Fire safety reps supporting health care workers across NY
By KATE MOSTACCIO
Full personal protective equipment, or PPE, for health care workers on the frontlines during the coronavirus pandemic is absolutely critical for the health and safety of the workers and the patients.
But to be effective, it must be worn properly.
PEF member and Office for People with Developmental Disabilities fire safety representative, Mark Villa, was deployed through the NY Responds statewide emergency management network to assist a nursing home in Sullivan County with examining its procedures and practices.
“They wanted an outside perspective to make sure their policies and procedures were followed,” Villa said. “To make sure PPE was worn properly. When I got there, they had one full unit in the nursing home wing with 41 nursing home residents positive for COVID.”
Villa worked with each shift’s staff, bouncing ideas off them about how to best contain the virus and protect both patients and staff.
“They had them all on one unit, but were going in and out multiple times a day,” he said. “We made some changes. I was there for three weeks, working with the county and the nursing home administration to make sure those residents in the nursing home stayed safe.”
He worked with all the staff on proper donning and doffing of PPE.
“The biggest concern was taking it off, that they weren’t cross-contaminating,” Villa said. “If you take the gown off, and you’re touching the outside, that’s the dirty side. Nursing home staff caught on very quickly.”
He pointed the staff to YouTube videos instead of demonstrating himself.
“They show how to put it on and how to take it off instead of me putting it on and wasting the PPE,” Villa said. “The CDC also has posters and pictures of the steps.”
Villa said it has been rough on employees and having an outsider’s view has been helpful.
“It was a difficult time for the staff because they are attached to the residents,” Villa said. “They had a lot of focus and they had tunnel vision in the beginning. I had the ability to say we need to take a step back and look at this from a distance and make sure we’re following CDC and DOH guidelines.”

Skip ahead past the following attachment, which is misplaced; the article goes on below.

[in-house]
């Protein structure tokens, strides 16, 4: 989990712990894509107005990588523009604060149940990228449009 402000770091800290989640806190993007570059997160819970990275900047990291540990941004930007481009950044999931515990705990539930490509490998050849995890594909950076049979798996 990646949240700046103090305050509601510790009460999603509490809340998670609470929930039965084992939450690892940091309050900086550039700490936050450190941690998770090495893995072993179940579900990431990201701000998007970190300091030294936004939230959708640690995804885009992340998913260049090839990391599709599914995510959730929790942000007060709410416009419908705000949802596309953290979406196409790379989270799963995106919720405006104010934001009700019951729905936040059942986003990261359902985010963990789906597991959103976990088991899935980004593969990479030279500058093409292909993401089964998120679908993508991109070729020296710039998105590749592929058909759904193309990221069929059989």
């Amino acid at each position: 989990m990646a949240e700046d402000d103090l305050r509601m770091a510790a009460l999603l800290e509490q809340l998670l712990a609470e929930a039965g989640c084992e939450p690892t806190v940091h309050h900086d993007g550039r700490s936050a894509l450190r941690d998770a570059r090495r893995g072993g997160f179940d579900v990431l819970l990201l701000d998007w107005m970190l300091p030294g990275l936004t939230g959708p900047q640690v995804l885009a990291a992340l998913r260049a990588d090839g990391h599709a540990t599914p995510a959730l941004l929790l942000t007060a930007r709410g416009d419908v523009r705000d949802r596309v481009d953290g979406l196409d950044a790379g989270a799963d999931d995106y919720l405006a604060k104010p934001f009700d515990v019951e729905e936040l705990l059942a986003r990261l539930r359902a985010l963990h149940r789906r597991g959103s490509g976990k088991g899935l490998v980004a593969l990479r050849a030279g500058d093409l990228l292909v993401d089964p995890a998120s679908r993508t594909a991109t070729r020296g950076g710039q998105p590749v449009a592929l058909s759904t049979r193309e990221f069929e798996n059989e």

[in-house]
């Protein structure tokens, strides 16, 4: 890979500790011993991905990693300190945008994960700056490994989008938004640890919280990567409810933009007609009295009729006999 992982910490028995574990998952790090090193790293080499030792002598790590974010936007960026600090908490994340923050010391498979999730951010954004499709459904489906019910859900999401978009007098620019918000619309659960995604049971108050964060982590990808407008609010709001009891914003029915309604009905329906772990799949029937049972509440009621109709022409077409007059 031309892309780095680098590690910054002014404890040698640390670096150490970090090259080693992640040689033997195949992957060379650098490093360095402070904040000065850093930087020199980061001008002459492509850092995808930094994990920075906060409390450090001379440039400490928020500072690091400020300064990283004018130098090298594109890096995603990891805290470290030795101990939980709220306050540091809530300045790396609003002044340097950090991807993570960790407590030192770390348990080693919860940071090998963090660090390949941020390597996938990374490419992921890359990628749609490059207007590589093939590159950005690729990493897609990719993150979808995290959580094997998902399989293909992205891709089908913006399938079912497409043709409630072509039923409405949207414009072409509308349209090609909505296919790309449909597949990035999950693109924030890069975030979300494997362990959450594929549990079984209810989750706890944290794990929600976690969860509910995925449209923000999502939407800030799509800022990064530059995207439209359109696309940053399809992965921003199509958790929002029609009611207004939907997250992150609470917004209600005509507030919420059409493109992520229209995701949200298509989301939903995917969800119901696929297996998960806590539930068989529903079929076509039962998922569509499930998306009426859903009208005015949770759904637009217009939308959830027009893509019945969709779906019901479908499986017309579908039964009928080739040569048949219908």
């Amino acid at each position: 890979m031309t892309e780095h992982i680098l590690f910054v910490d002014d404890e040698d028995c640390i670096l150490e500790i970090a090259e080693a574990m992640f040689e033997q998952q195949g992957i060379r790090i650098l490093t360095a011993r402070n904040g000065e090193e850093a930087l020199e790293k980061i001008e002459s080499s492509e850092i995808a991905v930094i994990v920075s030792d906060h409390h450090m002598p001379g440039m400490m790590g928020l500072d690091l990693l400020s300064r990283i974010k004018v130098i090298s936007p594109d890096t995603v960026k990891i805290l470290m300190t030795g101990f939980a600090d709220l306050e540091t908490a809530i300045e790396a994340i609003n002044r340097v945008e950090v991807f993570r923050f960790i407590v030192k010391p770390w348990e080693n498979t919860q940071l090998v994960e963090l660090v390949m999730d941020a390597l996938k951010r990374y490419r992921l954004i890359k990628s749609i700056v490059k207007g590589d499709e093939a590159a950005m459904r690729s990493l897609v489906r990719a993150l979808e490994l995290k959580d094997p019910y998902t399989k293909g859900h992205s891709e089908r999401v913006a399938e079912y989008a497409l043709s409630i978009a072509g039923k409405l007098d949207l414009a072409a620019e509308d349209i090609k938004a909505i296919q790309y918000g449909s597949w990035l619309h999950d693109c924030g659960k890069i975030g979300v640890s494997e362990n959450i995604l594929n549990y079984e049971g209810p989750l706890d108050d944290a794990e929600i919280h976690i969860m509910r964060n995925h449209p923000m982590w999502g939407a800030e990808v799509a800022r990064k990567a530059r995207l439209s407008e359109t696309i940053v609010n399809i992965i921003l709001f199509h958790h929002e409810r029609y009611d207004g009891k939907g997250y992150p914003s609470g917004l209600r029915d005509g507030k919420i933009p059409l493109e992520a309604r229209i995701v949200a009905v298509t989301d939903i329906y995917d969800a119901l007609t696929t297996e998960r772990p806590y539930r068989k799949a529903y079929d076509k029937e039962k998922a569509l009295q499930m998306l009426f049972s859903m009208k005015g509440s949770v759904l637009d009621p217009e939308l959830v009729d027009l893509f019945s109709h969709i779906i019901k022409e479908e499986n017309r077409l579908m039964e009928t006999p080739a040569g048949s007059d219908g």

In addition to using his own skill set of understanding the ins and outs of PPE usage, Villa collaborated with an epidemiologist on issues of infection control. He also reached out to Sunmount DDSO’s infection control nurse for advice.
“By the end, I was a PPE control officer/infection control person,” he said. “It morphed as I progressed through the assignment.”
His work at the nursing home was rewarding.
“I felt like it was very beneficial for them and me,” he said. “I left with good contacts and they’re doing better. The implementation of staff testing was also beneficial for the nursing home residents and the staff. There was an asymptomatic spread they were seeing.”
Villa has been away from his family often since the beginning of the COVID-19 pandemic.
“It’s been a long, long time away from home, away from family,” he said. “Since March 15, I have been home eight nights. That pretty much goes very similar for other fire safety reps that have been out and deployed. Normally, it’s a night here or there. These are a lot longer deployments.”
Longer – and riskier.
“Being at the testing sites is definitely a high risk,” Villa said.
At testing sites, fire safety reps have been working as decontamination specialists.
“It’s very similar to what I was doing in the nursing home,” Villa said. “Making sure staff members are taking stuff off properly. If there are any issues at the site as far as someone gets contaminated, they are there to decontaminate the staff. My hands are pretty cracked and sore because of all the hand sanitizer I’ve been using lately.”